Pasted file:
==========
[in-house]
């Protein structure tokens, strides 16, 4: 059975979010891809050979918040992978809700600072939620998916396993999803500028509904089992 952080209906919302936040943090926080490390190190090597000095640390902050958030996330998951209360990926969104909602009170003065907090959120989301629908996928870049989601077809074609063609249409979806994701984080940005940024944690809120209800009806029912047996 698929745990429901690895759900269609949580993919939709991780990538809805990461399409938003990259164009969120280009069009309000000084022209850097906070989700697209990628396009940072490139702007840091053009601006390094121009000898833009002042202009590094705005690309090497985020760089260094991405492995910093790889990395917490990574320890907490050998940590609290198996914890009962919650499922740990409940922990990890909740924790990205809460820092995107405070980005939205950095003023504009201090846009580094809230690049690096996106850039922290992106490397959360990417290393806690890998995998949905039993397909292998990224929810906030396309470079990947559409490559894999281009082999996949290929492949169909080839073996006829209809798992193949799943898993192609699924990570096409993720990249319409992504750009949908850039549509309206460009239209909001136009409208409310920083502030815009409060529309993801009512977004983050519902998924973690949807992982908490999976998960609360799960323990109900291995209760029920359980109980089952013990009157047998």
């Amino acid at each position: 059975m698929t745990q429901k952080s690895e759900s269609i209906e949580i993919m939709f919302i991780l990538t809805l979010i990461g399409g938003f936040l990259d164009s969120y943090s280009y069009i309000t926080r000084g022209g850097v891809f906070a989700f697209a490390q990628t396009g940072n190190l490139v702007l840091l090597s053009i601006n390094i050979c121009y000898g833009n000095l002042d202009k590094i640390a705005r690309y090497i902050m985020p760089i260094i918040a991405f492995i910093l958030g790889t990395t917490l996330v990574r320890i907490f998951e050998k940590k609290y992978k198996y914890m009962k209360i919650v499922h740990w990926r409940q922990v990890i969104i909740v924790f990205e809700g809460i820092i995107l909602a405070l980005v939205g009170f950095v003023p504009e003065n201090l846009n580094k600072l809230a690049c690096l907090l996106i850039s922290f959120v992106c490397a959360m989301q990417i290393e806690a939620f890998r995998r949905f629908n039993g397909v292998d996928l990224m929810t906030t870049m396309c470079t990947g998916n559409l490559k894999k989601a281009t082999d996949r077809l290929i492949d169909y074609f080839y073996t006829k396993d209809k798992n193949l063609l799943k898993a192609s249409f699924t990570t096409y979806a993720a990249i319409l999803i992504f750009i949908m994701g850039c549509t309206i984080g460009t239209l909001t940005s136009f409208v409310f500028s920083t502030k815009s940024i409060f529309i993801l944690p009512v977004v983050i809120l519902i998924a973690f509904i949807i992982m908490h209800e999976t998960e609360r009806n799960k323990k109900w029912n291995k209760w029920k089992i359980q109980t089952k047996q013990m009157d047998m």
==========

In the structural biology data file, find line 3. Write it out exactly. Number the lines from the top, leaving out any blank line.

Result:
């Amino acid at each position: 059975m698929t745990q429901k952080s690895e759900s269609i209906e949580i993919m939709f919302i991780l990538t809805l979010i990461g399409g938003f936040l990259d164009s969120y943090s280009y069009i309000t926080r000084g022209g850097v891809f906070a989700f697209a490390q990628t396009g940072n190190l490139v702007l840091l090597s053009i601006n390094i050979c121009y000898g833009n000095l002042d202009k590094i640390a705005r690309y090497i902050m985020p760089i260094i918040a991405f492995i910093l958030g790889t990395t917490l996330v990574r320890i907490f998951e050998k940590k609290y992978k198996y914890m009962k209360i919650v499922h740990w990926r409940q922990v990890i969104i909740v924790f990205e809700g809460i820092i995107l909602a405070l980005v939205g009170f950095v003023p504009e003065n201090l846009n580094k600072l809230a690049c690096l907090l996106i850039s922290f959120v992106c490397a959360m989301q990417i290393e806690a939620f890998r995998r949905f629908n039993g397909v292998d996928l990224m929810t906030t870049m396309c470079t990947g998916n559409l490559k894999k989601a281009t082999d996949r077809l290929i492949d169909y074609f080839y073996t006829k396993d209809k798992n193949l063609l799943k898993a192609s249409f699924t990570t096409y979806a993720a990249i319409l999803i992504f750009i949908m994701g850039c549509t309206i984080g460009t239209l909001t940005s136009f409208v409310f500028s920083t502030k815009s940024i409060f529309i993801l944690p009512v977004v983050i809120l519902i998924a973690f509904i949807i992982m908490h209800e999976t998960e609360r009806n799960k323990k109900w029912n291995k209760w029920k089992i359980q109980t089952k047996q013990m009157d047998m």